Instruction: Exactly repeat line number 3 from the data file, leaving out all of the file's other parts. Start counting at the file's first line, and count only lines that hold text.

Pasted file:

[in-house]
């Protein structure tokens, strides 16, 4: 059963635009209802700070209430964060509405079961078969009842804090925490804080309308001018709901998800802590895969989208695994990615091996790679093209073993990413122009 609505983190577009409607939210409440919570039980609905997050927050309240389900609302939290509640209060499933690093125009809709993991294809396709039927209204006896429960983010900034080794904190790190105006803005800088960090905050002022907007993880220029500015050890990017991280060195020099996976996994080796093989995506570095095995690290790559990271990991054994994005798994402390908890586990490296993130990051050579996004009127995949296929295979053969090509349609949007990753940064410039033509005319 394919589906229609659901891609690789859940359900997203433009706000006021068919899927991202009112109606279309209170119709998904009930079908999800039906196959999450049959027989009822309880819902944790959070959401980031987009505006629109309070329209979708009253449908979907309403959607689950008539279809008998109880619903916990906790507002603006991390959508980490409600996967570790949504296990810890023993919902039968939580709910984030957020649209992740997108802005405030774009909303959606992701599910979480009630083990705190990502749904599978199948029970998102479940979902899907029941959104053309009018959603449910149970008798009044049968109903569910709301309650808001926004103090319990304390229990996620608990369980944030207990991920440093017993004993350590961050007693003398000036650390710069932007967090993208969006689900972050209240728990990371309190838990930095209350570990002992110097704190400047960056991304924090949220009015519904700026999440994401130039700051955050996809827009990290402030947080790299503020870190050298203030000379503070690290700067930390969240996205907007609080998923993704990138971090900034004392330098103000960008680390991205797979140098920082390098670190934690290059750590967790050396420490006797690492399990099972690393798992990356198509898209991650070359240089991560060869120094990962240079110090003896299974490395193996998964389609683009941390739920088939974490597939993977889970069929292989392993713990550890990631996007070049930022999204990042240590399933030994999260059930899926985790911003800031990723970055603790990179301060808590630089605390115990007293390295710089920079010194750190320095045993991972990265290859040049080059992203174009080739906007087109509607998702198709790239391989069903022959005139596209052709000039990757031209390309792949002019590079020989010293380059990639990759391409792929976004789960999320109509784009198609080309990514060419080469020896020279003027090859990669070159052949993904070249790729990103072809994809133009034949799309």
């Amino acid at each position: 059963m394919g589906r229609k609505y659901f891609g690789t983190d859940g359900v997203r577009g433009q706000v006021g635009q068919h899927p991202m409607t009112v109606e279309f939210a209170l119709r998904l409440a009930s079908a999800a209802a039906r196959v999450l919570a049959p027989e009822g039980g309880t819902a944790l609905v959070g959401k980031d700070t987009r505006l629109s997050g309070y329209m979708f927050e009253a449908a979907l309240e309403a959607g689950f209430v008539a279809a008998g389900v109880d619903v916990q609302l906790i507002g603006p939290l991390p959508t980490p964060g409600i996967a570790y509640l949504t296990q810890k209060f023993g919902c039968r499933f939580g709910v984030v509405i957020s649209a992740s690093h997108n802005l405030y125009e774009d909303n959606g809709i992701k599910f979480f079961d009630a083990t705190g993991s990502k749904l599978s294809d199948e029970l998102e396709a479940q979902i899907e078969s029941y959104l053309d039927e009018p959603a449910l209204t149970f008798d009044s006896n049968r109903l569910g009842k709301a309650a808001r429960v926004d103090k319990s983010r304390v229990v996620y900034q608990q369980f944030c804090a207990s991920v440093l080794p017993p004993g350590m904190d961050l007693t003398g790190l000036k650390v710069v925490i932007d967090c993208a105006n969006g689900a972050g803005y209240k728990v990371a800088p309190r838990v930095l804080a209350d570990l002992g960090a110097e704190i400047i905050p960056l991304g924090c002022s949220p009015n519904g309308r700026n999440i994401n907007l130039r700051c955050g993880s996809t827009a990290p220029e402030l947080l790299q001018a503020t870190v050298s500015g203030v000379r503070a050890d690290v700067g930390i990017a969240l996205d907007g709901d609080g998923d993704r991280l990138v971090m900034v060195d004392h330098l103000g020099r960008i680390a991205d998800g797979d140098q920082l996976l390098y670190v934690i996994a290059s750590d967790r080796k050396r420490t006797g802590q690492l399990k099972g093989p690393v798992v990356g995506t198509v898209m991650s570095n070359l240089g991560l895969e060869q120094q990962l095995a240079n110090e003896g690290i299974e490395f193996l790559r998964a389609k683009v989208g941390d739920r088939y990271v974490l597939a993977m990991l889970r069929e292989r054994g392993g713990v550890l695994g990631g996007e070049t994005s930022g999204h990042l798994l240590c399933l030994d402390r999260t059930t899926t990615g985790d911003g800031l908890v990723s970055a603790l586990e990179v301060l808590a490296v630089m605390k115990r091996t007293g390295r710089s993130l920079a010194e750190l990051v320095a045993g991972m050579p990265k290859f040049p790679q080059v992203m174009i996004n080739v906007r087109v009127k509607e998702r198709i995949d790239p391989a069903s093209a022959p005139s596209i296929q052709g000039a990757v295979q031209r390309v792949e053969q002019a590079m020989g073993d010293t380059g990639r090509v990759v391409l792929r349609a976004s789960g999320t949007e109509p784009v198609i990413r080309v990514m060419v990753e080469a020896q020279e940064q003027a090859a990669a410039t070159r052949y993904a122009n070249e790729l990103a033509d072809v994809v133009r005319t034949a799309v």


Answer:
């Amino acid at each position: 059963m394919g589906r229609k609505y659901f891609g690789t983190d859940g359900v997203r577009g433009q706000v006021g635009q068919h899927p991202m409607t009112v109606e279309f939210a209170l119709r998904l409440a009930s079908a999800a209802a039906r196959v999450l919570a049959p027989e009822g039980g309880t819902a944790l609905v959070g959401k980031d700070t987009r505006l629109s997050g309070y329209m979708f927050e009253a449908a979907l309240e309403a959607g689950f209430v008539a279809a008998g389900v109880d619903v916990q609302l906790i507002g603006p939290l991390p959508t980490p964060g409600i996967a570790y509640l949504t296990q810890k209060f023993g919902c039968r499933f939580g709910v984030v509405i957020s649209a992740s690093h997108n802005l405030y125009e774009d909303n959606g809709i992701k599910f979480f079961d009630a083990t705190g993991s990502k749904l599978s294809d199948e029970l998102e396709a479940q979902i899907e078969s029941y959104l053309d039927e009018p959603a449910l209204t149970f008798d009044s006896n049968r109903l569910g009842k709301a309650a808001r429960v926004d103090k319990s983010r304390v229990v996620y900034q608990q369980f944030c804090a207990s991920v440093l080794p017993p004993g350590m904190d961050l007693t003398g790190l000036k650390v710069v925490i932007d967090c993208a105006n969006g689900a972050g803005y209240k728990v990371a800088p309190r838990v930095l804080a209350d570990l002992g960090a110097e704190i400047i905050p960056l991304g924090c002022s949220p009015n519904g309308r700026n999440i994401n907007l130039r700051c955050g993880s996809t827009a990290p220029e402030l947080l790299q001018a503020t870190v050298s500015g203030v000379r503070a050890d690290v700067g930390i990017a969240l996205d907007g709901d609080g998923d993704r991280l990138v971090m900034v060195d004392h330098l103000g020099r960008i680390a991205d998800g797979d140098q920082l996976l390098y670190v934690i996994a290059s750590d967790r080796k050396r420490t006797g802590q690492l399990k099972g093989p690393v798992v990356g995506t198509v898209m991650s570095n070359l240089g991560l895969e060869q120094q990962l095995a240079n110090e003896g690290i299974e490395f193996l790559r998964a389609k683009v989208g941390d739920r088939y990271v974490l597939a993977m990991l889970r069929e292989r054994g392993g713990v550890l695994g990631g996007e070049t994005s930022g999204h990042l798994l240590c399933l030994d402390r999260t059930t899926t990615g985790d911003g800031l908890v990723s970055a603790l586990e990179v301060l808590a490296v630089m605390k115990r091996t007293g390295r710089s993130l920079a010194e750190l990051v320095a045993g991972m050579p990265k290859f040049p790679q080059v992203m174009i996004n080739v906007r087109v009127k509607e998702r198709i995949d790239p391989a069903s093209a022959p005139s596209i296929q052709g000039a990757v295979q031209r390309v792949e053969q002019a590079m020989g073993d010293t380059g990639r090509v990759v391409l792929r349609a976004s789960g999320t949007e109509p784009v198609i990413r080309v990514m060419v990753e080469a020896q020279e940064q003027a090859a990669a410039t070159r052949y993904a122009n070249e790729l990103a033509d072809v994809v133009r005319t034949a799309v």